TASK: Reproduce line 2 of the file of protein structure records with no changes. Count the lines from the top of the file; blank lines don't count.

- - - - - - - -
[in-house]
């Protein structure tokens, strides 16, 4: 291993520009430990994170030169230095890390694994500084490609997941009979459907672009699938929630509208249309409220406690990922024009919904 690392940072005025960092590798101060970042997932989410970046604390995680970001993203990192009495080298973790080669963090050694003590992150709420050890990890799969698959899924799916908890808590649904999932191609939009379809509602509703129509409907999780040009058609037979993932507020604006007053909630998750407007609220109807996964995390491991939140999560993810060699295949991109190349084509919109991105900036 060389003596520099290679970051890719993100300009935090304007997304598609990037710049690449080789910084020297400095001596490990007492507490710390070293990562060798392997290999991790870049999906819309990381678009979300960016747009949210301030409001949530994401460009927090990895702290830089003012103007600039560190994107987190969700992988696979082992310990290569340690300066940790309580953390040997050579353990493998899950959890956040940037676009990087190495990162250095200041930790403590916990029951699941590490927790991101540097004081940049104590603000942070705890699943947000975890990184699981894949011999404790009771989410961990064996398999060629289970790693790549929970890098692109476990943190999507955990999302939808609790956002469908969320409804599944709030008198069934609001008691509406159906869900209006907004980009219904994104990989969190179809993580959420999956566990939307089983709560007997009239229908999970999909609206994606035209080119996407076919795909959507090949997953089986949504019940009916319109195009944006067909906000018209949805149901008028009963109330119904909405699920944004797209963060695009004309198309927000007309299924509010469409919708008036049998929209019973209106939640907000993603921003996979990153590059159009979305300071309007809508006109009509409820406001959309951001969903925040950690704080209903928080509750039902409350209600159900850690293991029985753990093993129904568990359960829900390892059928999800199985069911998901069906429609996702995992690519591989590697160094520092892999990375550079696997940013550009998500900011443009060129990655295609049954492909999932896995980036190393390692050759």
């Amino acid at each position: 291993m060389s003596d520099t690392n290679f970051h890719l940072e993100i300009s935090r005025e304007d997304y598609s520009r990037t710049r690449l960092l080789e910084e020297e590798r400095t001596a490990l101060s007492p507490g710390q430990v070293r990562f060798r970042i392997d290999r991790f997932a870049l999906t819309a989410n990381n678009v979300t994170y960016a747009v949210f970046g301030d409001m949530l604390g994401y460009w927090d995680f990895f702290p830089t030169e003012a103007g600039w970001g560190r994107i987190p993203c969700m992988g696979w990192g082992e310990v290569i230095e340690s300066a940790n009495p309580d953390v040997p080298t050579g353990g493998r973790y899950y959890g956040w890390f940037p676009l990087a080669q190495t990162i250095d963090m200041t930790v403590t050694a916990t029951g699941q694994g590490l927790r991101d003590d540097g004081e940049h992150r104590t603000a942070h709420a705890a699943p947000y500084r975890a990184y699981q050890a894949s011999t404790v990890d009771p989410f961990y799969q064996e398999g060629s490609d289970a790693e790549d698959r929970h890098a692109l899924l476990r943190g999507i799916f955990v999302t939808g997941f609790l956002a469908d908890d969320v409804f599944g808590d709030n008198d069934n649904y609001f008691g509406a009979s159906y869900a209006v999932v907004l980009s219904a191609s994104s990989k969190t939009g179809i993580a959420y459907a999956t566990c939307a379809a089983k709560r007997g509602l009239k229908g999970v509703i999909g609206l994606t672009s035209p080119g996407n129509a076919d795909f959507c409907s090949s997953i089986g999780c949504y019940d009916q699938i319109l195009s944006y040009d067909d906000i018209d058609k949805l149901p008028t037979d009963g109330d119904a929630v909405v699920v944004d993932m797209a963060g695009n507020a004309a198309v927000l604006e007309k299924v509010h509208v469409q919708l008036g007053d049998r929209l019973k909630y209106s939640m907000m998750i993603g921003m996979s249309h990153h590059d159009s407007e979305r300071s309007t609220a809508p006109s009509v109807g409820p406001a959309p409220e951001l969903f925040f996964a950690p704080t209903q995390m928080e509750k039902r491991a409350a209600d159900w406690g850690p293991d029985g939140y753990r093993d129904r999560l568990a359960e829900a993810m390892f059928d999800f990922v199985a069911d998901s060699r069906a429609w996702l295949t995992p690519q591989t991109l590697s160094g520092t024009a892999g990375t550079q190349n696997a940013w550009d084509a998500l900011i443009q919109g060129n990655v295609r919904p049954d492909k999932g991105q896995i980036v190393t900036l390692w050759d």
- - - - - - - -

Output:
């Protein structure tokens, strides 16, 4: 291993520009430990994170030169230095890390694994500084490609997941009979459907672009699938929630509208249309409220406690990922024009919904 690392940072005025960092590798101060970042997932989410970046604390995680970001993203990192009495080298973790080669963090050694003590992150709420050890990890799969698959899924799916908890808590649904999932191609939009379809509602509703129509409907999780040009058609037979993932507020604006007053909630998750407007609220109807996964995390491991939140999560993810060699295949991109190349084509919109991105900036 060389003596520099290679970051890719993100300009935090304007997304598609990037710049690449080789910084020297400095001596490990007492507490710390070293990562060798392997290999991790870049999906819309990381678009979300960016747009949210301030409001949530994401460009927090990895702290830089003012103007600039560190994107987190969700992988696979082992310990290569340690300066940790309580953390040997050579353990493998899950959890956040940037676009990087190495990162250095200041930790403590916990029951699941590490927790991101540097004081940049104590603000942070705890699943947000975890990184699981894949011999404790009771989410961990064996398999060629289970790693790549929970890098692109476990943190999507955990999302939808609790956002469908969320409804599944709030008198069934609001008691509406159906869900209006907004980009219904994104990989969190179809993580959420999956566990939307089983709560007997009239229908999970999909609206994606035209080119996407076919795909959507090949997953089986949504019940009916319109195009944006067909906000018209949805149901008028009963109330119904909405699920944004797209963060695009004309198309927000007309299924509010469409919708008036049998929209019973209106939640907000993603921003996979990153590059159009979305300071309007809508006109009509409820406001959309951001969903925040950690704080209903928080509750039902409350209600159900850690293991029985753990093993129904568990359960829900390892059928999800199985069911998901069906429609996702995992690519591989590697160094520092892999990375550079696997940013550009998500900011443009060129990655295609049954492909999932896995980036190393390692050759």